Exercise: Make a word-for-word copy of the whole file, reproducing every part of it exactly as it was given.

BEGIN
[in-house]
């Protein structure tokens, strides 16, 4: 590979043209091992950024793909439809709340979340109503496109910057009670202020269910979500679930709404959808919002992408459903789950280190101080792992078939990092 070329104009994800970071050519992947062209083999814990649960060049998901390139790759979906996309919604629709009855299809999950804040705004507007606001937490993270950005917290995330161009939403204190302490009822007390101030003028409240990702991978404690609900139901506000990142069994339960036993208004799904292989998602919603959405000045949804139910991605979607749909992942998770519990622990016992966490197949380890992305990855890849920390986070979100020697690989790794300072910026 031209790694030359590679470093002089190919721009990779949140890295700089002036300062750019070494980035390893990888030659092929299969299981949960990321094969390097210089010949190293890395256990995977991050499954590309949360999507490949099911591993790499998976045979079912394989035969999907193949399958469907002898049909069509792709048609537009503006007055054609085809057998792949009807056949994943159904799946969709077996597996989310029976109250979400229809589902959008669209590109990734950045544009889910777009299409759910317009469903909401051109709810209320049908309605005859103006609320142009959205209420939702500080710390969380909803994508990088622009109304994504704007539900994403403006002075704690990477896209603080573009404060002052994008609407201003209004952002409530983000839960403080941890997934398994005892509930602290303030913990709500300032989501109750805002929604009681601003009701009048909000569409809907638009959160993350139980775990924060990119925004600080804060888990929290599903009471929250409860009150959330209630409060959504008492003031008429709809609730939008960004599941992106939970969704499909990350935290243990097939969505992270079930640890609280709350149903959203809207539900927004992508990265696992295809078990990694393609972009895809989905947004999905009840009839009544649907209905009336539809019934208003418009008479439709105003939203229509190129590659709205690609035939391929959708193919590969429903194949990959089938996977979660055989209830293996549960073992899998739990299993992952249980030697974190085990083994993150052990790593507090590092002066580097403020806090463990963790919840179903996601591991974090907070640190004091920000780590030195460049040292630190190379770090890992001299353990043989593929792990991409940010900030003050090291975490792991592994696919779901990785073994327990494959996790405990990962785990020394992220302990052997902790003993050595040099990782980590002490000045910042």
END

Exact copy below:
[in-house]
């Protein structure tokens, strides 16, 4: 590979043209091992950024793909439809709340979340109503496109910057009670202020269910979500679930709404959808919002992408459903789950280190101080792992078939990092 070329104009994800970071050519992947062209083999814990649960060049998901390139790759979906996309919604629709009855299809999950804040705004507007606001937490993270950005917290995330161009939403204190302490009822007390101030003028409240990702991978404690609900139901506000990142069994339960036993208004799904292989998602919603959405000045949804139910991605979607749909992942998770519990622990016992966490197949380890992305990855890849920390986070979100020697690989790794300072910026 031209790694030359590679470093002089190919721009990779949140890295700089002036300062750019070494980035390893990888030659092929299969299981949960990321094969390097210089010949190293890395256990995977991050499954590309949360999507490949099911591993790499998976045979079912394989035969999907193949399958469907002898049909069509792709048609537009503006007055054609085809057998792949009807056949994943159904799946969709077996597996989310029976109250979400229809589902959008669209590109990734950045544009889910777009299409759910317009469903909401051109709810209320049908309605005859103006609320142009959205209420939702500080710390969380909803994508990088622009109304994504704007539900994403403006002075704690990477896209603080573009404060002052994008609407201003209004952002409530983000839960403080941890997934398994005892509930602290303030913990709500300032989501109750805002929604009681601003009701009048909000569409809907638009959160993350139980775990924060990119925004600080804060888990929290599903009471929250409860009150959330209630409060959504008492003031008429709809609730939008960004599941992106939970969704499909990350935290243990097939969505992270079930640890609280709350149903959203809207539900927004992508990265696992295809078990990694393609972009895809989905947004999905009840009839009544649907209905009336539809019934208003418009008479439709105003939203229509190129590659709205690609035939391929959708193919590969429903194949990959089938996977979660055989209830293996549960073992899998739990299993992952249980030697974190085990083994993150052990790593507090590092002066580097403020806090463990963790919840179903996601591991974090907070640190004091920000780590030195460049040292630190190379770090890992001299353990043989593929792990991409940010900030003050090291975490792991592994696919779901990785073994327990494959996790405990990962785990020394992220302990052997902790003993050595040099990782980590002490000045910042």